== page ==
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Protective Letters and the UPC: Mitigating Risks and Safeguarding Business Interests in the New European Patent System

Aug 2, 2023

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    Michael Nielsen

    I work as a European & UK patent attorney at Berggren, helping clients to secure and protect the rights for their inventions across Europe. I enjoy taking the complicated field of European patent law and turning it into concrete, relevant advice for our clients and their businesses.

    The introduction of the new unitary patent and Unified Patent Court will significantly affect the freedom to operate of many doing business in Europe. The increased geographical coverage of the unitary patent means that more European patents will be in force in essentially all of the countries that are participating in the new system. The convenience of central enforcement of European patents at the UPC increases the risk associated with infringing third party rights.

    One aspect of this risk arises from the provisional and protective measures offered by the UPC. The main purpose of these provisional and protective measures is to prevent harm to the patent holder as a result of ongoing or imminent infringement of their patent, or to provide safeguards for any monetary claims that may be awarded against the alleged infringer. They include:

    • preliminary injunctions, which may be used to prevent or prohibit alleged infringement,
    • seizure of products suspected of infringing a patent to prevent their entry into the market,
    • seizure of assets of an alleged infringer, including blocking of bank accounts, and
    • freezing orders, where the court orders an alleged infringer not to deal in specific assets, whether or not those assets are located in the UPC’s jurisdiction.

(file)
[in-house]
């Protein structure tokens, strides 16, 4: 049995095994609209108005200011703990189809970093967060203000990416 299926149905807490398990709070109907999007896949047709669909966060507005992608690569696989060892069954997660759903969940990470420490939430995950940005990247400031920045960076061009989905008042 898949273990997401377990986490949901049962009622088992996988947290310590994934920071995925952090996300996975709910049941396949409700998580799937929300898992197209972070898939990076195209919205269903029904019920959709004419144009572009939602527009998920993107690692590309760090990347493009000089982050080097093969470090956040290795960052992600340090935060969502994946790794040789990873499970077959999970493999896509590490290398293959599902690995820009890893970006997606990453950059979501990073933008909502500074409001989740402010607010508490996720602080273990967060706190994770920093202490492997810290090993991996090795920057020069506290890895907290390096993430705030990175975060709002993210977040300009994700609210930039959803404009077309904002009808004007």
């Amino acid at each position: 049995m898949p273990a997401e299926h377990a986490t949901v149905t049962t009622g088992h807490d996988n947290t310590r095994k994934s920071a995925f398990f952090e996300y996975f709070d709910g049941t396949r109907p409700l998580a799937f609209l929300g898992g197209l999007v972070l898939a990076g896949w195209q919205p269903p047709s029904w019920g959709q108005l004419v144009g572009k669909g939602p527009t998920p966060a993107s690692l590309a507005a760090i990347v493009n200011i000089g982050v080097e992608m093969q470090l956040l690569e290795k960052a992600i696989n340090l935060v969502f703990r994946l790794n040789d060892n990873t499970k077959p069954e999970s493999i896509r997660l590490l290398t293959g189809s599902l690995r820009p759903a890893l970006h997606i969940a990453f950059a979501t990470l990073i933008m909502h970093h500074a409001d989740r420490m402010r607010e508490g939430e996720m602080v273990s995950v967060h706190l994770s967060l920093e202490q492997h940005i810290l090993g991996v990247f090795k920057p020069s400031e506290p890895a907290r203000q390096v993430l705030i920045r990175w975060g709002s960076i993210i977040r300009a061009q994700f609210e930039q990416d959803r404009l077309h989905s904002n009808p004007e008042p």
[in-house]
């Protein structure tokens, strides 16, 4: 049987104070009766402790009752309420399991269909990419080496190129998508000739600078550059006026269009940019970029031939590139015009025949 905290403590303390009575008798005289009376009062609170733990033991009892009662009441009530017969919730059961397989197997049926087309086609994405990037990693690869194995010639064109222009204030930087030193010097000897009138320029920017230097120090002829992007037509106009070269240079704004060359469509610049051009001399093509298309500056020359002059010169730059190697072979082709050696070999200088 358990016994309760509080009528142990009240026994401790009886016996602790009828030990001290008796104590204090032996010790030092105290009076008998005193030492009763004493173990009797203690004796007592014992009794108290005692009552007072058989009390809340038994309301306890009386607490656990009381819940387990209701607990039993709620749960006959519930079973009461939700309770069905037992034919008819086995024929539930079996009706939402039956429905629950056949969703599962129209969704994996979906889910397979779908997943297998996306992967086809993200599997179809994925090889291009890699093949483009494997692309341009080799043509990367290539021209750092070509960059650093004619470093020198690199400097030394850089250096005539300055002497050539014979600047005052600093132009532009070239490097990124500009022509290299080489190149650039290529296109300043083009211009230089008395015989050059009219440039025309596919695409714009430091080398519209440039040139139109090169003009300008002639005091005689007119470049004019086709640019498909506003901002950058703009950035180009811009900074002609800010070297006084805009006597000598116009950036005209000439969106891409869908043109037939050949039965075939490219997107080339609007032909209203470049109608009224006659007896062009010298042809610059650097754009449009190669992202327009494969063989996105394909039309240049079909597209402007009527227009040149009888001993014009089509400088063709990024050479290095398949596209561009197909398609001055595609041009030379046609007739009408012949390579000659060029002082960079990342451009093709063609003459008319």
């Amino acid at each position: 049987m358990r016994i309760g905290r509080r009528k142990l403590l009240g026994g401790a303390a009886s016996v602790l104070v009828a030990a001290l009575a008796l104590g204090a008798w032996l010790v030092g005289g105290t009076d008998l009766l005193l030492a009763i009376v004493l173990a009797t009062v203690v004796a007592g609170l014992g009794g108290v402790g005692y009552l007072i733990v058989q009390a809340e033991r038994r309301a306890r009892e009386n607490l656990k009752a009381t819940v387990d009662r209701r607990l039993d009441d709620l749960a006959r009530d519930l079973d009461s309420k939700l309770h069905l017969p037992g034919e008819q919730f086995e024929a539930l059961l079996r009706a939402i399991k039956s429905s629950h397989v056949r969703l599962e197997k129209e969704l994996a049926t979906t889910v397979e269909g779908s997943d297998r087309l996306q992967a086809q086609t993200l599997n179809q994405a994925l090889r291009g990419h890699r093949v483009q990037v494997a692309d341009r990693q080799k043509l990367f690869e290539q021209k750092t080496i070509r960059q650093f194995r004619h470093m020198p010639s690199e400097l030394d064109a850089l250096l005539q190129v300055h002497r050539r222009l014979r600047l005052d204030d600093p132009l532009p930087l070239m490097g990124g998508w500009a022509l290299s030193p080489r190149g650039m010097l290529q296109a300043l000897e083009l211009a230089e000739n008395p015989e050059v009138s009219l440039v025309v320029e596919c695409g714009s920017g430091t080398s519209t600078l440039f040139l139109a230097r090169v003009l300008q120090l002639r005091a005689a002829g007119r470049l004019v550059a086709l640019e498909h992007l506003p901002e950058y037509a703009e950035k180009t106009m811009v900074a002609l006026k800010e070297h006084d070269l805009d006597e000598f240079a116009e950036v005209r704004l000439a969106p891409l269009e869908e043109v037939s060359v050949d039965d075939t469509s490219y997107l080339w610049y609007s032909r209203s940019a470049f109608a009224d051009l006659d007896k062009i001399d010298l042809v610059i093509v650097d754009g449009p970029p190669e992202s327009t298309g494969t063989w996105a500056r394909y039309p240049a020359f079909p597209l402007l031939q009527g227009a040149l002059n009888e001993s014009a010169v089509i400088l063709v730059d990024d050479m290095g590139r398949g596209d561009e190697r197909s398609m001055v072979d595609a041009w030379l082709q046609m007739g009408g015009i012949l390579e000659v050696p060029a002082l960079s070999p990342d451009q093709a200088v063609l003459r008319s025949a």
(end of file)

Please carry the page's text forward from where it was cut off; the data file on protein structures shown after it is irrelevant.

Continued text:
All of these provisional and protective measures related to alleged or suspected infringement of a patent. They may be applied for and granted before an infringement action on the merits has been filed or decided by the court. Moreover, they can be granted by the court without the alleged infringer’s involvement.

    The grant of any provisional or protective measures to the patent holder can be appealed by the alleged infringer, and, for example, if the patent is found to be not infringed, the court may order to the patent holder to compensate the alleged infringer for damage suffered as a result of the provision or protective measures. However, the mere grant of any of these provisional or protective measures will be incredibly disruptive to their business even if eventually overturned.

    The risk of provisional or protective measures being ordered against you, as a potential alleged infringer of a third party’s patent, can be reduced by filing a protective letter with the UPC. A protective letter is filed in respect of a specific patent that falls within the UPC’s jurisdiction. It sets outs a challenge to any facts expected to be relied upon by the patent holder, the reasons why a possible application for provisional measures should be rejected, and may also include an assertion that the patent is invalid along with grounds for that assertion.